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Forty percent of freemium players buy in-game goods

According to a new survey by the NPD Group, four out of every ten consumers of freemium games have made in-game purchases.

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Many of us scoff at the notion of spending real-world cash on in-game purchases for freemium games, but the percentage of folks making those sorts of in-game purchases is higher than one might think. According to a report from the NPD Group, forty percent of those who play upgradeable freemium games have made in-game purchases.

The report also notes that although female gamers are more likely to play freemium games, male gamers are still the ones more likely to make in-app purchases for those types of titles. Those choosing to pay for such upgrades, typically do so within the first month of playing a game. Furthermore, 38 percent of the U.S. population--that's older than age 2--is reportedly playing "some type of freemium game."

"Males and those ages 18 to 34 are traditionally seen as a big part of the core gamer audience, so it's likely these groups are not quite as engaged with freemium because the gaming experience is quite different from what they are used to from the games they play on consoles, handhelds or PCs," said industry analyst Anita Frazier. "At a minimum, for these gamers a freemium game would provide a different experience, like a snack versus a full meal."

The data about freemium gaming habits was collected during a March study of 6,416 individuals, ages 2 and older.

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  • reply
    April 23, 2012 3:30 PM

    Jeff Mattas posted a new article, Forty percent of freemium players buy in-game goods.

    According to a new survey by the NPD Group, four out of every ten consumers of freemium games have made in-game purchases.

    • reply
      April 23, 2012 3:41 PM

      [deleted]

    • reply
      April 23, 2012 3:42 PM

      I wouldn't be surprised if this number has been growing over the past 5 years and will continue to grow.

      • reply
        April 23, 2012 3:51 PM

        yep. people want to consume things, on their terms, on their time... so this is just a natural evolution of the always-connected lifestyle.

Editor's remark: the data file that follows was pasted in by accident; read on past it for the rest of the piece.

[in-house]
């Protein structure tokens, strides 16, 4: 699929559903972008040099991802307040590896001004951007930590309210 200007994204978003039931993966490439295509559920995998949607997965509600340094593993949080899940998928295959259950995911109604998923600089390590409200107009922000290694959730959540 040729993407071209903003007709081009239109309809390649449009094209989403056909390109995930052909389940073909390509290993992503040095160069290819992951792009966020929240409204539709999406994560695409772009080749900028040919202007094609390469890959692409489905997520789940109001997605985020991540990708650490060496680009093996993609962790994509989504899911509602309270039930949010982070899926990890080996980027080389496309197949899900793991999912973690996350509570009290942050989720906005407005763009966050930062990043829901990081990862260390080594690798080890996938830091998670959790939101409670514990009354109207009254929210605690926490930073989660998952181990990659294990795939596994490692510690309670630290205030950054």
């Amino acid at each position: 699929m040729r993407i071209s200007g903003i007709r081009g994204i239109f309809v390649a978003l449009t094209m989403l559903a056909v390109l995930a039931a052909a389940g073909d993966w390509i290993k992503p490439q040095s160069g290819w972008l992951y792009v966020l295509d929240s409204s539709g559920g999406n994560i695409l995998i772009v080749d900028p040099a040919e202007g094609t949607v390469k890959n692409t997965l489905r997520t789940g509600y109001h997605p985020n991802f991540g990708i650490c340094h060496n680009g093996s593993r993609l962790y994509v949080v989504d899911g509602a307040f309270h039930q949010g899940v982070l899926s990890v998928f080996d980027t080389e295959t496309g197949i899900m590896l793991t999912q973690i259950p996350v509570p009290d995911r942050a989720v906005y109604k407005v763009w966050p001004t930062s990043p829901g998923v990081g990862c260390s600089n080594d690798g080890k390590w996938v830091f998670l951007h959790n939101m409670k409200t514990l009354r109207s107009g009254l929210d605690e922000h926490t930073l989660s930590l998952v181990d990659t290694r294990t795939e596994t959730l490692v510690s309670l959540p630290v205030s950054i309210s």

• Ebu legacy 10 years
      reply
      April 23, 2012 3:45 PM

      I've bought things in DDO. *shrug*

      Depends on the game and the item, if it feels like they're just milking things (I'm looking at you dumb bejeweled rip-off on PSVita) or if it's a reasonable and reasonably priced option.

    • reply
      April 23, 2012 3:50 PM

      Is this supposed to be a bad thing? I don't mind throwing some coin towards a developer if they make a fun game...

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        April 23, 2012 4:09 PM

        Strictly speaking, no it's not a bad thing. However, there may be some side effects:

        - Certain kinds of games might not be feasible to develop under a F2P model. I highly doubt that SWTOR could have been developed at the budget and production level it is if it were F2P (i.e., let's give it to everyone for free and hope people think it's worth paying us some money!)

        - Whenever a new thing takes off there's always this fear that it will replace the things you like. Sometimes it's overblown (Casual gaming will destroy Hardcore gaming!, or Console gaming means PC Gaming is dead!) and sometimes it's justified (like the people who think that long term smartphones will destroy handheld consoles)

        - There hasn't been any really long term studies of whether or not this works over time. A lot of games get an initial burst of popularity and money but that levels off or declines, which results in having to pull maneuvers to make money that piss off your (now comfortable with not spending money) user base. You see a lot of games that go like this:

        1. Make a game with subscription fee
        2. Game flops, go F2P
        3. Make 500% more money after going F2P (impressive statistic until you realize that 500% of not much is still not much)
        4. Begin to realize that the handful of crazy spenders are not sustainable long term
        5. Start to design game such that spending money is necessary to play effectively
        6. Wonder why everyone's pissed off at you

        But we'll see. A game like TF2 makes a lot of sense as a F2P game since the game was initially developed with a flat profit motive and Valve has incentive to keep the game going without milking players since it gets new people to install Steam which is more valuable to them.

    • reply
      April 23, 2012 3:54 PM

      I've bought some Team Fortress (Quake 1 Rocket Launcher, and I NEVER regret it!) items, and Tribes. Both fine giving them a few bucks for such good games.

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      April 23, 2012 5:17 PM

      ages 2 and older? why 2? or is that just where the "E" rating technically starts?

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      April 23, 2012 9:38 PM

      I don't think I've ever made any in-game purchases in a freemium game... I enjoy some of them but once I hit a point where I need to spend money to keep enjoying it I tend to lose interest. Although that doesn't mean I don't like the idea... I'm sure there will be a game that I purchase something in at some point.

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      April 23, 2012 10:16 PM

      Every game using this payment scheme needs to be marked so.

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      April 23, 2012 11:03 PM

      I could see myself buying things in Lord of the Rings online, if I ever started playing that game in a serious way again.

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